By Rev. Walter Albritton
Every Sunday my church family sings “God Bless America!” Every Sunday? Yes, every Sunday. Like it or not, it has become ritual for my congregation.
I view it as a prayer in song, a prayer of gratitude for the many ways God has blessed our land. And it is a prayer of petition, people asking God to continue blessing America.
As we celebrate the 4th of July we should move beyond celebration to gratitude, giving thanks to God for the favor he has shown our nation. Fireworks are fine although it grieves me that on this one day of the year we will spend over $600 million on fireworks. In light of our national debt that seems ridiculous.
When our children were small we usually bought some fireworks. It seemed the thing to do. Everybody was doing it. But I have not bought any fireworks for many years. It is enough, and safer, to watch the dazzling displays on television.
Like many other Americans our family will gather for a cookout on the 4th and enjoy hot dogs, ribs, watermelon, ice cream and ice tea. We will groan about the heat and the flies and thank God if we get a little rain.
The celebration of this national holiday gives us a break from the heat of summer and a chance to thank God that the great American “experiment” is still working.
Though secularists continue to rewrite American history, it remains true that our ancestors came to America to find religious freedom and to establish a Christian nation. They invoked the help of almighty God to build a nation founded on biblical principles.
While there continues to be much public debate about the Ten Commandments, there is no doubt that our founding fathers considered the Ten Commandments the essential foundation stones of American government.
President James Madison, who was called the “Father of Our Constitution,” said, “We have staked the whole of all our political institutions upon the capacity of mankind for self-government, upon the capacity of each and all of us to govern ourselves, to control ourselves, to sustain ourselves according to the Ten Commandments of God.”
I am convinced that the more we surrender our reverence for the Ten Commandments, the more the moral fabric of our nation will unravel.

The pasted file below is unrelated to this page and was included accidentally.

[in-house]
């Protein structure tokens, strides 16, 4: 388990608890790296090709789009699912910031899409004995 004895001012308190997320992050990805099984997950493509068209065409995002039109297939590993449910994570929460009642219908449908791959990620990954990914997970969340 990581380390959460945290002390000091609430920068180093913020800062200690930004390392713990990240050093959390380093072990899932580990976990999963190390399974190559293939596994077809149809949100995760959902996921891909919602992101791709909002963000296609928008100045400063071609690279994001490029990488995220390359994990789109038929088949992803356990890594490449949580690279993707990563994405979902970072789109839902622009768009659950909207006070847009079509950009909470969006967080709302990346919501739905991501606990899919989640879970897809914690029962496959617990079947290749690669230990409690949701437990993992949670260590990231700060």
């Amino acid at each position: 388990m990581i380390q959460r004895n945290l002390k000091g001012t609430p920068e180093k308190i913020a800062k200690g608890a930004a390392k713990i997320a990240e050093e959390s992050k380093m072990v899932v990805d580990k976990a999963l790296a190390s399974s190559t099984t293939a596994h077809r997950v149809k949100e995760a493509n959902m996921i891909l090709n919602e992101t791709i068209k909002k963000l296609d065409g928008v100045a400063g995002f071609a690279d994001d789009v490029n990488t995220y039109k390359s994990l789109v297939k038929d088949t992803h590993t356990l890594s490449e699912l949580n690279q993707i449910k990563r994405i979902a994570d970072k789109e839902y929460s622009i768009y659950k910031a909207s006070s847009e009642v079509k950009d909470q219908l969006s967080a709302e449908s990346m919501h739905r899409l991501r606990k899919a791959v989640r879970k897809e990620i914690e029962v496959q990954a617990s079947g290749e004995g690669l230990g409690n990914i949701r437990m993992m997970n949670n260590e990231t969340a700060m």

Ignorance is a dangerous thing. Some, for example, believe that “separation of church and state” is part of our constitution, but the phrase does not appear anywhere in the constitution. The brave men who signed the Declaration of Independence did not wish for America to be separated from God. They believed that America could not survive without the aid of almighty God. Historic records affirm that they believed this. Wisely our founding fathers insisted that “the state” should not be under the rule of “the church.”
Despite our moral slide toward decadence, there is much about America for which we can be thankful. Every time we handle money we are confronted with our motto, “In God We Trust.” This motto reminds us that our trust must not be in the power of the state but in the power of almighty God.
Religious holidays are recognized nationally. Good Friday and Christmas are actually Christian holy days. Though they are grossly commercialized, they are still woven into our culture, reminding us of the birth of our Savior and his crucifixion for our sins.
Thanksgiving remains a national holiday. From the beginning our presidents have called upon our people to give thanks to God for our blessings on this November Thursday.
Chaplains continue to be appointed to serve in Congress and in the Armed Forces. [Prior to July 4, 2016], the Senate Chaplain, the Rev. Patrick J. Conroy, included this petition in his opening prayer in the Senate Chamber: “As all Americans prepare to celebrate the Fourth of July, may we be forever grateful for the benefits we share as citizens of a common Nation with uncommon diversity. Help us to work together to build a better community as a light for the world.” And may we all say, Amen!
I am proud to be a citizen of a nation in which godly men of the cloth have the honor of offering spiritual guidance to our senators and other congress members. Thankfully our nation recognizes that our military forces need spiritual guidance. Some of the finest men I have known have served as military chaplains.
The phrase, “one nation under God,” remains in our Pledge of Allegiance to the flag even though some folks want it removed. I feel a surge of pride every time I salute the flag. Too many people have died defending the flag for me to gaze upon it with anything but reverence. Those who burn the flag disgrace themselves and deserve to be punished for such sacrilege.
While secularists wish to secularize America by removing all references to God, I do not believe they will succeed because most Americans are not willing to renounce their godly heritage. Most of us want to live in a nation that is “under God.”
We may then on this Fourth of July invoke the blessing of almighty God on what William Penn called “An Holy Experiment in Government.” This experiment remains a noble enterprise that deserves our support and our prayers. So enjoy the fireworks and watermelons but join me in praying earnestly, God bless America!
The Rev. Walter Albritton is Pastor of Congregational Care at St. James United Methodist Church in Montgomery.